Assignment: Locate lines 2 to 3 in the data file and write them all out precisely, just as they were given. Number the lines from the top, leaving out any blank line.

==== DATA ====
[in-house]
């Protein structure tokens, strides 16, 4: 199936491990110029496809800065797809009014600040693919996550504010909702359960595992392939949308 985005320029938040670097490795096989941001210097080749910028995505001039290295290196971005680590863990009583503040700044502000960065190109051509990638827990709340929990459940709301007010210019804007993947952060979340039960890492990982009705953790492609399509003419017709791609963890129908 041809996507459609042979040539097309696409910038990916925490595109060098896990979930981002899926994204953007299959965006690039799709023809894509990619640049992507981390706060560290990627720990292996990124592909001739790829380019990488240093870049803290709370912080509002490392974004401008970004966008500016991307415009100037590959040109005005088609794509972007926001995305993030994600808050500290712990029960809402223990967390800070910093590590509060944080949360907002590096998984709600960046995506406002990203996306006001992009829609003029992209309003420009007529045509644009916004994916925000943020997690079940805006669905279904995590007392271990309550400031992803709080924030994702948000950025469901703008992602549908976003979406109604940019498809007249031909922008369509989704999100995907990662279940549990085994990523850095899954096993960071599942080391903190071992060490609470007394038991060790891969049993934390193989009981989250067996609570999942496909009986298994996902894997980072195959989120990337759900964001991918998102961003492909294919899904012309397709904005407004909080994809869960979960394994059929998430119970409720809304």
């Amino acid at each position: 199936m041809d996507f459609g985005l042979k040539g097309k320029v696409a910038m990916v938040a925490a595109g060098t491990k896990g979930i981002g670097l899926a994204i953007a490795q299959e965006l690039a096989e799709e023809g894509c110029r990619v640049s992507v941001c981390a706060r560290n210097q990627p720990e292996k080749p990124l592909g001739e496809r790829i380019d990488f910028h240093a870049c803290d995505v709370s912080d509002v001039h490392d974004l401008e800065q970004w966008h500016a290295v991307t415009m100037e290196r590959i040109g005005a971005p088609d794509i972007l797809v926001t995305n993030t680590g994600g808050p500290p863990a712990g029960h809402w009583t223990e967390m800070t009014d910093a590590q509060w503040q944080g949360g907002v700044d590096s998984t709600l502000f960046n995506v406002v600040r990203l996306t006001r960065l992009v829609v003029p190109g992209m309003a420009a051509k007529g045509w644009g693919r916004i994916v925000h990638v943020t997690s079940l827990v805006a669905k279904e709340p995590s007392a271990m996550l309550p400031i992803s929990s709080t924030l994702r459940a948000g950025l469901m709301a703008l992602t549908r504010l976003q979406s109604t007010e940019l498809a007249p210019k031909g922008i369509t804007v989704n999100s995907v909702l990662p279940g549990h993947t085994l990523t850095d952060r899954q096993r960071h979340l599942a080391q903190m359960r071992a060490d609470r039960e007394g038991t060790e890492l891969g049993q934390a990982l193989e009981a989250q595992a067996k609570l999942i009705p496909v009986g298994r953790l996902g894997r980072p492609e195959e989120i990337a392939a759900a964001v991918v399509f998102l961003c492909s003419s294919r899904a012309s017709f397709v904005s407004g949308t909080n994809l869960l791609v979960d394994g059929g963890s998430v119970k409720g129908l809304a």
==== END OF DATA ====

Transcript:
């Protein structure tokens, strides 16, 4: 199936491990110029496809800065797809009014600040693919996550504010909702359960595992392939949308 985005320029938040670097490795096989941001210097080749910028995505001039290295290196971005680590863990009583503040700044502000960065190109051509990638827990709340929990459940709301007010210019804007993947952060979340039960890492990982009705953790492609399509003419017709791609963890129908 041809996507459609042979040539097309696409910038990916925490595109060098896990979930981002899926994204953007299959965006690039799709023809894509990619640049992507981390706060560290990627720990292996990124592909001739790829380019990488240093870049803290709370912080509002490392974004401008970004966008500016991307415009100037590959040109005005088609794509972007926001995305993030994600808050500290712990029960809402223990967390800070910093590590509060944080949360907002590096998984709600960046995506406002990203996306006001992009829609003029992209309003420009007529045509644009916004994916925000943020997690079940805006669905279904995590007392271990309550400031992803709080924030994702948000950025469901703008992602549908976003979406109604940019498809007249031909922008369509989704999100995907990662279940549990085994990523850095899954096993960071599942080391903190071992060490609470007394038991060790891969049993934390193989009981989250067996609570999942496909009986298994996902894997980072195959989120990337759900964001991918998102961003492909294919899904012309397709904005407004909080994809869960979960394994059929998430119970409720809304």
């Amino acid at each position: 199936m041809d996507f459609g985005l042979k040539g097309k320029v696409a910038m990916v938040a925490a595109g060098t491990k896990g979930i981002g670097l899926a994204i953007a490795q299959e965006l690039a096989e799709e023809g894509c110029r990619v640049s992507v941001c981390a706060r560290n210097q990627p720990e292996k080749p990124l592909g001739e496809r790829i380019d990488f910028h240093a870049c803290d995505v709370s912080d509002v001039h490392d974004l401008e800065q970004w966008h500016a290295v991307t415009m100037e290196r590959i040109g005005a971005p088609d794509i972007l797809v926001t995305n993030t680590g994600g808050p500290p863990a712990g029960h809402w009583t223990e967390m800070t009014d910093a590590q509060w503040q944080g949360g907002v700044d590096s998984t709600l502000f960046n995506v406002v600040r990203l996306t006001r960065l992009v829609v003029p190109g992209m309003a420009a051509k007529g045509w644009g693919r916004i994916v925000h990638v943020t997690s079940l827990v805006a669905k279904e709340p995590s007392a271990m996550l309550p400031i992803s929990s709080t924030l994702r459940a948000g950025l469901m709301a703008l992602t549908r504010l976003q979406s109604t007010e940019l498809a007249p210019k031909g922008i369509t804007v989704n999100s995907v909702l990662p279940g549990h993947t085994l990523t850095d952060r899954q096993r960071h979340l599942a080391q903190m359960r071992a060490d609470r039960e007394g038991t060790e890492l891969g049993q934390a990982l193989e009981a989250q595992a067996k609570l999942i009705p496909v009986g298994r953790l996902g894997r980072p492609e195959e989120i990337a392939a759900a964001v991918v399509f998102l961003c492909s003419s294919r899904a012309s017709f397709v904005s407004g949308t909080n994809l869960l791609v979960d394994g059929g963890s998430v119970k409720g129908l809304a």